The Washington Post

Who’s afraid to make fun of Michelle Obama? Not #BlackTwitter

Praise the comedy gods.

We’ve finally reached the moment in Barack Obama’s presidency where we can make fun of him and his family without looking over our shoulders, worried that we’ve inadvertently insulted the president in front of polite company.

Really, this moment arrived the night sketch comedians Keegan-Michael Key and Jordan Peele introduced Catendra, a loud, demanding, neck-rolling, bad-weave sporting counterpart to the president’s anger translator, Luther.

But it really became clear Tuesday, when #BlackTwitter had a field day with a series of photos from former South African president Nelson Mandela’s memorial service, the first being President Obama’s now- infamous selfie with British Prime Minister David Cameron and Danish Prime Minister Helle Thorning-Schmidt.

The selfie that begat a rousing round of “caption this.”

The first sparked interest — since when does presidential protocol endorse funeral selfies — but the subsequent photos offered a comedic goldmine: an affable, caddish-looking Obama chatting up Thorning Schmidt, as Michelle sat by, stony-faced, before they switched seats.

Whole story lines arose about what could be going on between the two members of black America’s most aspirational couple.

Which of course, prompted an obligatory “Scandal” reference:

Some of #BlackTwitter’s feminists were quick to decry the jokes, while others either joined in or remained agnostic.


I’ve done my fair share of railing against stereotypes of black women. They’re problematic when they become a crutch born of ignorance, or when they just don’t say anything new. And as always, context is key.

What happened Tuesday was the conversation you sit around having with your friends at a party, except it’s a giant inside joke, broadcast live on the Internet.

#BlackTwitter knows that Michelle Obama isn’t “some angry black woman” and it’s safe to say the hive is quick to close ranks and protect her when serious pejoratives are lobbed in her direction. We kid out of love; we know Michelle Obama is not walking around, barely obscuring a Pennsylvania Avenue edition of Beyoncé she-hulk lurking just beneath the surface of her toned arms and preternaturally fabulous hair.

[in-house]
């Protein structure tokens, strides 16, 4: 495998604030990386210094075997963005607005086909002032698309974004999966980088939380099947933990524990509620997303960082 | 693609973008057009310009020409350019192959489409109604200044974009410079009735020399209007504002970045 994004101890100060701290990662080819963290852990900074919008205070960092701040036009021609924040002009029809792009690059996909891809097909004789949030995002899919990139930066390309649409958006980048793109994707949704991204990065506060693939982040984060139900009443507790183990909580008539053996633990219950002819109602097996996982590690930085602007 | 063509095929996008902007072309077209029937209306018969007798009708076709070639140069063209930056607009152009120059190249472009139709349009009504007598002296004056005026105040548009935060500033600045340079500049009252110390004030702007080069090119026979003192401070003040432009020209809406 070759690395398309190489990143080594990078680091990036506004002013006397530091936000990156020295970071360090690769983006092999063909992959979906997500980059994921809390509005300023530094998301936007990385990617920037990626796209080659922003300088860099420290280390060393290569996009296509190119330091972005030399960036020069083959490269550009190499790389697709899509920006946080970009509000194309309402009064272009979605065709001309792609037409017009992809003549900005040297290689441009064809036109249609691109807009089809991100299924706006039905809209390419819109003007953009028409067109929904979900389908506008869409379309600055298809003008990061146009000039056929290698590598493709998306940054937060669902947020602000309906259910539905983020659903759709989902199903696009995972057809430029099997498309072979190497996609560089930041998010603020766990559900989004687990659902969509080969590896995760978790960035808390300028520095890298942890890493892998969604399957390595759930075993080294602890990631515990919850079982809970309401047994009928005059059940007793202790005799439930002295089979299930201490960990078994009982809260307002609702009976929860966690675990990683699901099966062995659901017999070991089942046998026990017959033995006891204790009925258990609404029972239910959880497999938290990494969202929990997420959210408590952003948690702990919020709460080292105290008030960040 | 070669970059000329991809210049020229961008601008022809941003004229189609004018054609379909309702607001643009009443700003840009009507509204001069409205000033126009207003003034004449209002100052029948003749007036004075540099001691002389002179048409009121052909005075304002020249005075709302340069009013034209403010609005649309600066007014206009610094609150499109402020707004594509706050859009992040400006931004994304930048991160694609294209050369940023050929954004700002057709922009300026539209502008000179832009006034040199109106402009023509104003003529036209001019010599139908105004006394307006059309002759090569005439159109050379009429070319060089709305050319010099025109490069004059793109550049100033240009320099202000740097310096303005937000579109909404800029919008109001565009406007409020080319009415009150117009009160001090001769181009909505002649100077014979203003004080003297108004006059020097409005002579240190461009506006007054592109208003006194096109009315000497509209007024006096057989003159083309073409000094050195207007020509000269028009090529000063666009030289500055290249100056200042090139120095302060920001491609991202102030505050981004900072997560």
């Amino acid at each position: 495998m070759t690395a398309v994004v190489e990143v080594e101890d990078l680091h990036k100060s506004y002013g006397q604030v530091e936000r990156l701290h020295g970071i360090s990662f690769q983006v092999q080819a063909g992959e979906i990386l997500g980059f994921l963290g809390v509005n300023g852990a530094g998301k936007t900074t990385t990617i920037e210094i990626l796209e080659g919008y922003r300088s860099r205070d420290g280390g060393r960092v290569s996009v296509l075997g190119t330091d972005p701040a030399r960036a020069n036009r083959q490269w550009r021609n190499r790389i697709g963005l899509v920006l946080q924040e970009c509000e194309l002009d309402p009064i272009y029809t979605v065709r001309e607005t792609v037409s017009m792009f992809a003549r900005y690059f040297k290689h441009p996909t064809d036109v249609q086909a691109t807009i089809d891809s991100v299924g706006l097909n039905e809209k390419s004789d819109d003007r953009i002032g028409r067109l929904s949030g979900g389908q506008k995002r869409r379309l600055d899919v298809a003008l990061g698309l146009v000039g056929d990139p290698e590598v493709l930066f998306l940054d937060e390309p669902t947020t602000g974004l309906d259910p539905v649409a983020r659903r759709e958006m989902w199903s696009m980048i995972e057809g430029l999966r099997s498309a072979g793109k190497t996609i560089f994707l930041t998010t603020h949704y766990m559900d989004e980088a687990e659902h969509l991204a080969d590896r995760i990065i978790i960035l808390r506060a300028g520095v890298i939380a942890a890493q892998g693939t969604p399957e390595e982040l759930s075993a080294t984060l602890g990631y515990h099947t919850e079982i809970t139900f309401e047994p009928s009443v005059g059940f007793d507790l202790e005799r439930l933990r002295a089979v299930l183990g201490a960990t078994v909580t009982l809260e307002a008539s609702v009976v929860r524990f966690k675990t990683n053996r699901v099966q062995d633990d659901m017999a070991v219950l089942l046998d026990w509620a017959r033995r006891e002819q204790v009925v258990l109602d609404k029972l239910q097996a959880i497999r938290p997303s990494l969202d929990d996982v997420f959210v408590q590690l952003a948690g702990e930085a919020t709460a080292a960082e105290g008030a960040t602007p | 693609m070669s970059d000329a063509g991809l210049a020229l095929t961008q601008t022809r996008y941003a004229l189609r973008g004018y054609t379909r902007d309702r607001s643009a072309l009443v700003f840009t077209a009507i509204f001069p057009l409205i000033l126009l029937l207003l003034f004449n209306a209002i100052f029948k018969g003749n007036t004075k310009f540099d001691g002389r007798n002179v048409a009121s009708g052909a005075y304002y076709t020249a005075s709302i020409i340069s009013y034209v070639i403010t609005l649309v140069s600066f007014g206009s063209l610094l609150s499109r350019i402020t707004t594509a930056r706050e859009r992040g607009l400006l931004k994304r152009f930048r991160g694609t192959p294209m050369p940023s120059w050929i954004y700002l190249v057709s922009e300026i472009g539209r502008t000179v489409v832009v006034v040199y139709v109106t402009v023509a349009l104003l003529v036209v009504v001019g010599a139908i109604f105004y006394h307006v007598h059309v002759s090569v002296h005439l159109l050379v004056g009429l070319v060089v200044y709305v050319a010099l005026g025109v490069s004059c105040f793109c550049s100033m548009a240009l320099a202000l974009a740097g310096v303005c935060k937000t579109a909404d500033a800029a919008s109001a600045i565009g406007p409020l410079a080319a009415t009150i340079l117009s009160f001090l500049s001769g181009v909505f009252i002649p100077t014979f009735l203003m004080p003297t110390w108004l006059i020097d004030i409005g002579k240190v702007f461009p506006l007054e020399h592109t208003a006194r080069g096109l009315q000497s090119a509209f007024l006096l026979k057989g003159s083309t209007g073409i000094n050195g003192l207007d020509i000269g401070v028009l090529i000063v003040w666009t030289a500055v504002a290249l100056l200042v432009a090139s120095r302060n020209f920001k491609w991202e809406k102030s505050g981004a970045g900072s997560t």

People who buy into that sort nonsense are willfully obtuse.

Seriously, do we need to call on Harold Melvin and the Blue Notes? If you don’t know by now that there’s nothing scary about Michelle Obama, you will never, never, never know her.

Most  of this debate hinges on respectability politics: Is it permissible to joke about Michelle’s stink-eye, or Barack flirting with the Danish PM, when, as Wanda Sykes would say, “white people are looking at you?”

Of course it is. Because the very people who demand this sort of performance, who insist that you jump through a never-ending set of hoops designed to determine whether or not you’re worthy of being treated as an equal, are people you will never be able to please and whose opinions are firmly entrenched. They are a lost cause. Stop courting them and their approval.


We do them a disservice when we treat the Obamas as brand ambassadors for Team Black People. Heaven forbid Michelle examine this latest media moment and determineS that, on top of everything else, she now needs to police her facial expressions. Besides, even President Obama has said that he needs Luther.

So, a little perspective: someone labels the first lady a “feminist nightmare?” By all means, pounce. But a little good-natured ribbing, among friends, made possible by an occurrence of “bitchy resting face?” Let’s give that one a pass.

Soraya Nadia McDonald covers arts, entertainment and culture for the Washington Post with a focus on issues surrounding race, gender and sexuality.



Success! Check your inbox for details. You might also like:

Please enter a valid email address

See all newsletters

Show Comments
Most Read



Success! Check your inbox for details.

See all newsletters

Your Three. Video curated for you.
Next Story
Carla Baranauckas · December 13, 2013

To keep reading, please enter your email address.

You’ll also receive from The Washington Post:
  • A free 6-week digital subscription
  • Our daily newsletter in your inbox

Please enter a valid email address

I have read and agree to the Terms of Service and Privacy Policy.

Please indicate agreement.

Thank you.

Check your inbox. We’ve sent an email explaining how to set up an account and activate your free digital subscription.